THE Treasury’s customary pre-Budget routine, leaking threats of a fuel duty hike, is upon us again. Hurrah!
There’s a big difference this time, though – we are in a pandemic and more than 100,000 have regrettably died. The Government has borrowed and spent billions on the never-never to prop up business, jobs and society.
In the main, ministers have done a good job. Inevitably, they are now seeking ways to pay it off. And guess what? The easiest of cash cows is again first on Rishi Sunak’s radar as the target for a quick grab. You guessed it – the UK’s 37million drivers!
This is despite FairFuelUK presenting, every year since 2011, coherent independent economic evidence to Exchequer Secretary after Exchequer Secretary that increasing fuel duty is detrimental to the economy, business, low-income families, and the logistics industry.
It seems our centrefold Chancellor is hellbent on hitting motorists unashamedly in their pockets. And this time, his wish to reverse the decade-long fuel duty freeze may come true, hidden behind a virtue-signalling, disingenuous, ill-informed green agenda.
And therein lies our disbelief. All rational common sense is to be thrown out of the Conservative Party’s traditional low-tax ethos and replaced with a quick and easy cash grab mindset.
A cash grab that will cost the Tories those hard-won northern ‘Red Wall’ seats and potentially – even this long way out – stop them winning future elections so comfortably, or perhaps stop them winning at all.
We just don’t get it! The ten-year freeze on fuel duty is gradually bringing the UK rate of tax into line with the rest of Europe. It has reduced the Consumer Prices Index by 6.7 per cent and raised household real incomes, especially those of the poorest households, by a total of £24billion per year.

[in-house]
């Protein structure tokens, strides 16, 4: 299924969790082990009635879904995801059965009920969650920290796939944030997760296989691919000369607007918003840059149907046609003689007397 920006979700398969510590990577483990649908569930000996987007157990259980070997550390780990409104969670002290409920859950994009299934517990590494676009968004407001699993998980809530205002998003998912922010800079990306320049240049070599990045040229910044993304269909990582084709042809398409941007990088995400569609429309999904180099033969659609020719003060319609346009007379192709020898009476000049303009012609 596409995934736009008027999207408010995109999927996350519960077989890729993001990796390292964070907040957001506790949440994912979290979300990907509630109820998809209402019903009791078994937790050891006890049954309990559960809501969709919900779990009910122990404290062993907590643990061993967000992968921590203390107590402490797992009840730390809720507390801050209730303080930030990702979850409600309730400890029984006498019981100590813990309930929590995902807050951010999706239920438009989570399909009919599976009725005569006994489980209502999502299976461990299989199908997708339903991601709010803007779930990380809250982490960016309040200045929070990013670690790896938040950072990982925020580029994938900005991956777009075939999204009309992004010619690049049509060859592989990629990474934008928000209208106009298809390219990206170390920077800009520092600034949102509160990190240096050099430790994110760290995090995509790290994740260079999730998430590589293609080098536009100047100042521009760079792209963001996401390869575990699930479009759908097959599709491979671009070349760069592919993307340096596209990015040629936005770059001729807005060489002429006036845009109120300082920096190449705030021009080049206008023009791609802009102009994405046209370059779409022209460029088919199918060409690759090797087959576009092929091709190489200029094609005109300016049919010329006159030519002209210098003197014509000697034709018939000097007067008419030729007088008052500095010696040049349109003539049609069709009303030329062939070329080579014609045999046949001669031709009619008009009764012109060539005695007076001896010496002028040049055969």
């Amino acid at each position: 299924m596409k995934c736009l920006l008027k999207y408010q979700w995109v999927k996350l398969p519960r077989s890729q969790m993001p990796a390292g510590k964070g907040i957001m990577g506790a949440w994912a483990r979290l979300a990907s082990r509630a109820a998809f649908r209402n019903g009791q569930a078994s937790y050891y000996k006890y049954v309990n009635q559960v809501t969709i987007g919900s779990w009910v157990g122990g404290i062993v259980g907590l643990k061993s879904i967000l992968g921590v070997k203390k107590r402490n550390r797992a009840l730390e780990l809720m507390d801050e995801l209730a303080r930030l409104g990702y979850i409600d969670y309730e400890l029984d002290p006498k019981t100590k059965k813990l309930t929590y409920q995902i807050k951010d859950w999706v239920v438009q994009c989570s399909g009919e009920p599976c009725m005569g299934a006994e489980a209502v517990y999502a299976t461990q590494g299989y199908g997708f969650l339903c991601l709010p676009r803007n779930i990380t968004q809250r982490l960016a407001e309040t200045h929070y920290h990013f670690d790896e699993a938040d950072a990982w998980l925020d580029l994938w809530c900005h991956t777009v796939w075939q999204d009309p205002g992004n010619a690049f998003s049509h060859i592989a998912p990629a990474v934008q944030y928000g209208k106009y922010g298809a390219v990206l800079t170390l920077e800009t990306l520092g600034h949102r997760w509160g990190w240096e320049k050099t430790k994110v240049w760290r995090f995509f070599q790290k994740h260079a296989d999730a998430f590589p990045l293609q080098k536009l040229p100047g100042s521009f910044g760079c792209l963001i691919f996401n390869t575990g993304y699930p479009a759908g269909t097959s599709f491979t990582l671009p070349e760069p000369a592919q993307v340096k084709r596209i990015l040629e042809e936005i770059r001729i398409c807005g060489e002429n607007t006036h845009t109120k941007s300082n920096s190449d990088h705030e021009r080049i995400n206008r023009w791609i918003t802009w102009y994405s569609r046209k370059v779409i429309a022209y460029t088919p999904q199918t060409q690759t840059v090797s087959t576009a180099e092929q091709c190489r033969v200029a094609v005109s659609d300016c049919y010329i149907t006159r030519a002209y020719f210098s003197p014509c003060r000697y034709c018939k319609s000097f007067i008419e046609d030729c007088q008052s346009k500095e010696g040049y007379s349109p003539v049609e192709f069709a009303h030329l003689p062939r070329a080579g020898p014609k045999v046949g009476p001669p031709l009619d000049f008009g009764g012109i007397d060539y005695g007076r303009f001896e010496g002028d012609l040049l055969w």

Why abandon it when taxing fuel hits the impoverished hardest, with those above the Watford Gap suffering most and those in closeted London least?
The average haulier spends 40 per cent-plus of his or her hard-earned sales income fuelling the high-tech, low-emissions chariots in which goods are transported. And at current rates, 65 per cent of these fill-up costs contribute to the Treasury’s fifth-largest annual income, without fail.
Our High Streets are in demise and the exponential move to online deliveries to our front doors is critically even more dependent on low distribution costs.
Truckers work on tissue-thin margins. As the chief executive of the Road Haulage Association, Richard Burnett, eloquently conveys, time and time again: ‘For an industry that has to make every single penny count, the effect of a duty increase of just 1p per litre will be devastating and will mean the end of the road for many operators.’
He adds: ‘Last April, as Covid-19 tightened its grip on the UK, we asked industry as a whole how it was coping. The results were startling – 50 per cent of the UK’s trucks were laid up as a result of contracts ending due to the virus and drivers being laid off, or furloughed.
‘Those able to carry on picked up a lot of the slack and although it was never a case of business as usual, they did their absolute best to ensure that the UK didn’t go without.’
And how is this all-powerful Government to reward the commercial heartbeat of the economy for its front line efforts? Yep, you got it, with a punitive fiscal kick in the logistics.
Our campaigning friends and respected MPs, Robert Halfon and Craig Mackinlay, have no doubts that increasing fuel duty is manifestly wrong. They are one-nation Tories who are on the side of common sense and the majority of the electorate.
Robert says: ‘Levelling up must mean cutting the cost of living for working people. At a time when those on lower incomes are struggling financially, a fuel duty increase would level down – far from building back better, it would damage the foundations of economic recovery.’
Craig says: ‘Fuel duty rises are not supported by the public because they are bad for the economy, bad for business and bad for jobs.